Place tuna horizontally in the middle of the nori, being sure that it extends to both edges of the nori. Place bacon, or chopped bacon on nori in the same fashion as the tuna strips. Repeat with scallions. . Remove apple strips from dressing and pat dry.?Place apple strips on the nori being sure that they extend to both edges of the nori.
Roll according to?the technique for making inside out rolls (see below). Cut roll into 6-8 pieces. Serve with wasabi and pickled ginger if desired. Add apple chips for garnish.
How to Make an Inside Out Roll (Ura Maki): Begin with a piece of 4-in by 7-in nori. Place the nori directly on a cutting board, making sure the long end is parallel to the bottom of the board and that the rough side is facing upwards. With fingertips dipped lightly in cold water, spread about 3?4 cup of prepared sticky rice evenly over the entire surface of the nori. Flip nori over so that rice is face down on the cutting board. Add desired ingredients horizontally in the middle of the nori, making sure that ingredients are spread evenly and touch both edges of the nori. With damp fingertips, place thumbs underneath nori while grasping fillings with all other fingertips. Roll the bottom of the nori just over the fillings, making sure to tightly tuck the fillings under the fold. Continue rolling the first fold until it reaches the top edge of the nori. With a bamboo rolling mat covered in plastic wrap, gently shape roll by pressing forefingers on top of the mat while simultaneously pressing thumbs and middle fingers on the sides. Check to see that the seam side of the roll rests on the cutting board before cutting into 6–8 pieces.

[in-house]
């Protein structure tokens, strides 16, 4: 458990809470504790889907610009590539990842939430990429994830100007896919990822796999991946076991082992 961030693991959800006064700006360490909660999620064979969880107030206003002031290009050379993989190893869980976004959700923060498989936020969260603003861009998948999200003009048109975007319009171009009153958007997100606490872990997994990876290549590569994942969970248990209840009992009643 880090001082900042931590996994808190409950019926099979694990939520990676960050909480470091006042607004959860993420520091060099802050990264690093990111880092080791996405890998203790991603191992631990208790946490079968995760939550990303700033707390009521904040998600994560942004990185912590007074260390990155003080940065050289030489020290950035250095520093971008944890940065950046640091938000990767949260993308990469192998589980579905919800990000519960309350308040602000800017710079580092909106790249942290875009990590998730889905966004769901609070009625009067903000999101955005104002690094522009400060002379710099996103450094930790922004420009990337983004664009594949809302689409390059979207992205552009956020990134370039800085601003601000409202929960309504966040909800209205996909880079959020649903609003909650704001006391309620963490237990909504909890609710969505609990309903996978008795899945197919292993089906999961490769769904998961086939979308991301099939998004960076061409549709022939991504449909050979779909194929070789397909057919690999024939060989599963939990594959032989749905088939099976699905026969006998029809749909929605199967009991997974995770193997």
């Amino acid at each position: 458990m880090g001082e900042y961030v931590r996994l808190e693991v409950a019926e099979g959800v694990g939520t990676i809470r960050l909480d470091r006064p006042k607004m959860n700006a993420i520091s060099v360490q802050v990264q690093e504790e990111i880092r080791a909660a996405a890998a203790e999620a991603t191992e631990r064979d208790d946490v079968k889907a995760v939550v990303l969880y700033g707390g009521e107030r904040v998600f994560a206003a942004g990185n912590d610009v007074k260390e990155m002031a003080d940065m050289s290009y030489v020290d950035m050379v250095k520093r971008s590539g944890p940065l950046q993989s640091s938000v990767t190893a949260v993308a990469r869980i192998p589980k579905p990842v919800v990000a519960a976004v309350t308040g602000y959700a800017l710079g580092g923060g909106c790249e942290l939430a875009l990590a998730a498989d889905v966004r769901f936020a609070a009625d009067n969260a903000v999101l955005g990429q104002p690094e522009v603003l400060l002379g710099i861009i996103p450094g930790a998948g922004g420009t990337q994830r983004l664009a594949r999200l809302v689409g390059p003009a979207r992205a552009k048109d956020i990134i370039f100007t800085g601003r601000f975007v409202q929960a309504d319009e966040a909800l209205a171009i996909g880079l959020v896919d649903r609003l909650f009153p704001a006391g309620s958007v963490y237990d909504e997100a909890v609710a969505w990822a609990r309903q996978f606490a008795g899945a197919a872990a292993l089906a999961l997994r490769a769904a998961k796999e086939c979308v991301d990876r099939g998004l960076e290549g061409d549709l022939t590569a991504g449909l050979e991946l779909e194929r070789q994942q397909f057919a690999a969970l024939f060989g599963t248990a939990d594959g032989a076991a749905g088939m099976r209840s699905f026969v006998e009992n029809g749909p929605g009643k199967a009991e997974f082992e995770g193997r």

bacon recipe courtesy of: Marisa Baggett, Sushi Secrets, September 4, 2008

Bacon Pic of the Day – Bacon Monster…

You can not unsee what you are about to see!

Feeling brave?  Then see you after the jump…

Told you!

via ugliesttattoos from fail blog.

Originally posted 2011-08-08 20:08:42.